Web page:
Mountain Mycoworks

Ambassadors to the Fifth Kingdom

Macrofungi Collection Consortium

The National Science Foundation is funding an effort called the Macrofungi Collection Consortium.  This is an effort by 35 institutions, including the New York Botanical Garden, to digitize a combined 1.5 million specimens of fungi collected over the last 150 years.  This presents an opportunity for Citizen Scientists to get involved and make a contribution to the mycological field.  In collaboration with notesfromnature.org, a transcription project built to help categorize the estimated 2 billion specimens of plants, animals, and fungi kept around the world, the Macrofungi Collection Consortium hopes to transcribe the labels for the recently digitized specimens.  

 Here's an example of what transcription entails.  There's a prompt at the bottom as to which field needs to be identified.  You "simply" examine the provided labels and enter the requested information.  As you can see, the specimens lacking typed or easily legible tags become a bit of a challenge! 

Here's an example of what transcription entails.  There's a prompt at the bottom as to which field needs to be identified.  You "simply" examine the provided labels and enter the requested information.  As you can see, the specimens lacking typed or easily legible tags become a bit of a challenge!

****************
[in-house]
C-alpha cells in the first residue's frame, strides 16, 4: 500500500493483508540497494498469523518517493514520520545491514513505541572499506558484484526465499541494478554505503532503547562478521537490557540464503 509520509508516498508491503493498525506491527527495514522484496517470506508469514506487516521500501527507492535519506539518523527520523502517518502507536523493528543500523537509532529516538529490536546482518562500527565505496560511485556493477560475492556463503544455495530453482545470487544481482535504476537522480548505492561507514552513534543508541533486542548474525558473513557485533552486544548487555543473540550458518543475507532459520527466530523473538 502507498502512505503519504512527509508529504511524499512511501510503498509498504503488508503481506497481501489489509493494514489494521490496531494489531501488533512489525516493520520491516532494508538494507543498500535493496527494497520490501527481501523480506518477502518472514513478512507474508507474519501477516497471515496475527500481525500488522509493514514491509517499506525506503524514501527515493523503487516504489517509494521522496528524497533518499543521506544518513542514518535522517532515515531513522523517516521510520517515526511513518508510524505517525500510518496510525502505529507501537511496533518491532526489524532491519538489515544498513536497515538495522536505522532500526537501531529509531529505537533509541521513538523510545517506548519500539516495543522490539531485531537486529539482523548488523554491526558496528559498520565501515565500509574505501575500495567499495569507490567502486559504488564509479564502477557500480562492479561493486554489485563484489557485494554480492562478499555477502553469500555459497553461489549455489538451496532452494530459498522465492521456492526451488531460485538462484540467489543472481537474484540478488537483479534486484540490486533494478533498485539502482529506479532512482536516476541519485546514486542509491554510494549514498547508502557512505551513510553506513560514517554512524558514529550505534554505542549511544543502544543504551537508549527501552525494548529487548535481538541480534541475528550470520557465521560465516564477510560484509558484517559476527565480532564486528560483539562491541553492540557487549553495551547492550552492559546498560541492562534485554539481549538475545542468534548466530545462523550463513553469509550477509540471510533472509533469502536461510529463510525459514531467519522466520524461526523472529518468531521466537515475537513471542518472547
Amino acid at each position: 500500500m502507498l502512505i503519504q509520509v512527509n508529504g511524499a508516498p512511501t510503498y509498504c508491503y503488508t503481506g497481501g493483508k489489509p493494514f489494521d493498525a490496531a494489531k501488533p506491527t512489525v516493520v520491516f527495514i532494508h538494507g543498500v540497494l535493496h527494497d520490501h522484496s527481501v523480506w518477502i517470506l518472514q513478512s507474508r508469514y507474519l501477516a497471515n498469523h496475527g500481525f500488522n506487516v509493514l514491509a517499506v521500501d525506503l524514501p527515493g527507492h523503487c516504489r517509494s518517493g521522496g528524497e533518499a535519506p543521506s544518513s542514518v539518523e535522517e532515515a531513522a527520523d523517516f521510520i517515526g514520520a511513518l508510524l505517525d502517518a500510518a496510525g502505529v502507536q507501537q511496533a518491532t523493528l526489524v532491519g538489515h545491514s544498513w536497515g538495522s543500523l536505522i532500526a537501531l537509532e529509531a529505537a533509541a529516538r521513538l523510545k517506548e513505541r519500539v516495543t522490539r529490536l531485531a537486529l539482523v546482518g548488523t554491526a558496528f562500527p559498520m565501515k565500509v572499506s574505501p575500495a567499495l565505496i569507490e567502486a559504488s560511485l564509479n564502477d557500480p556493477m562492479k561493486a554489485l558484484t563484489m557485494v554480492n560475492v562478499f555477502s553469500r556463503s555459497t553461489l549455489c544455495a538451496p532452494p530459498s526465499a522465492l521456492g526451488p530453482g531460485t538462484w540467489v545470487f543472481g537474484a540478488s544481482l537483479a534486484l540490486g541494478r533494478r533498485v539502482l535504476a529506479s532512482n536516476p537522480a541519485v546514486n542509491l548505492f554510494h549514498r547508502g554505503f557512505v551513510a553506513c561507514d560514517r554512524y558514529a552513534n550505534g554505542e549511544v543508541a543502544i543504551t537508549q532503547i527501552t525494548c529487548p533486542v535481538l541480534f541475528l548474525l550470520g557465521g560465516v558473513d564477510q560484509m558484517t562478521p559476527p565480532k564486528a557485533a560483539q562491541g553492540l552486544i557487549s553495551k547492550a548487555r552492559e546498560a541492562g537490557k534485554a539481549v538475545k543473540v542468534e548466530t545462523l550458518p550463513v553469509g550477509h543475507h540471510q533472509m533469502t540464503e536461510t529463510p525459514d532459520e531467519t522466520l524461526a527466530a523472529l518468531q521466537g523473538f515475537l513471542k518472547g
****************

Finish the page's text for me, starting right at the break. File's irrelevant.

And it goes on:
They need help in this undertaking.  To get involved, visit the Macrofungi Collection Consortium page on notesfromnature.org, sign up, and begin transcribing samples.  It is, admittedly, not the most glamorous contribution that one can make to science, but it's an important one.  The dried specimens often look little like their living counterparts yet this new digitized record will assist scientists and other mycophiles in their studies by adding more data about locations that certain specimens were found, in what types of environments, and when.  This added context is important to understanding the roles that these organisms play in the ecosystem.  So if you've got some free time, maybe you can't sleep and don't have a book to read, hop on and contribute to science!  While you're there, check out some of the other projects that zooniverse, the web based citizen-scientist organization that runs notesfromnature.org, has going.  You can hunt for new planets, categorize cyclones, or even help find a cure for cancer!